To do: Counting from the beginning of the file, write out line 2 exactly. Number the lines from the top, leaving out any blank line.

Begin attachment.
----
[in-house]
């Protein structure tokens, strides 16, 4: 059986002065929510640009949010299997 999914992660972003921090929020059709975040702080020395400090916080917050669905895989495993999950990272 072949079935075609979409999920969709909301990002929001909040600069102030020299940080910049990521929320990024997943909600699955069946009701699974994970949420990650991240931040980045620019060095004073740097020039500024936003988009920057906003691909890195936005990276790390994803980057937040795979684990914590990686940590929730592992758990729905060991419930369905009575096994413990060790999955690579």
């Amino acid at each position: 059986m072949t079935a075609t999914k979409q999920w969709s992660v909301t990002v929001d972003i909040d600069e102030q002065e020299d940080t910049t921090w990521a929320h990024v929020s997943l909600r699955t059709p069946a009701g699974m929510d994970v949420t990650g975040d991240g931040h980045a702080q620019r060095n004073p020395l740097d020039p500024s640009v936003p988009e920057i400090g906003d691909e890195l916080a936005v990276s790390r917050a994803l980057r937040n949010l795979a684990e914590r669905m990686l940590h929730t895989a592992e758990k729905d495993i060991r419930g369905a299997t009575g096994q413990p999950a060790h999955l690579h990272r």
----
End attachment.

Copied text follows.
């Protein structure tokens, strides 16, 4: 059986002065929510640009949010299997 999914992660972003921090929020059709975040702080020395400090916080917050669905895989495993999950990272 072949079935075609979409999920969709909301990002929001909040600069102030020299940080910049990521929320990024997943909600699955069946009701699974994970949420990650991240931040980045620019060095004073740097020039500024936003988009920057906003691909890195936005990276790390994803980057937040795979684990914590990686940590929730592992758990729905060991419930369905009575096994413990060790999955690579």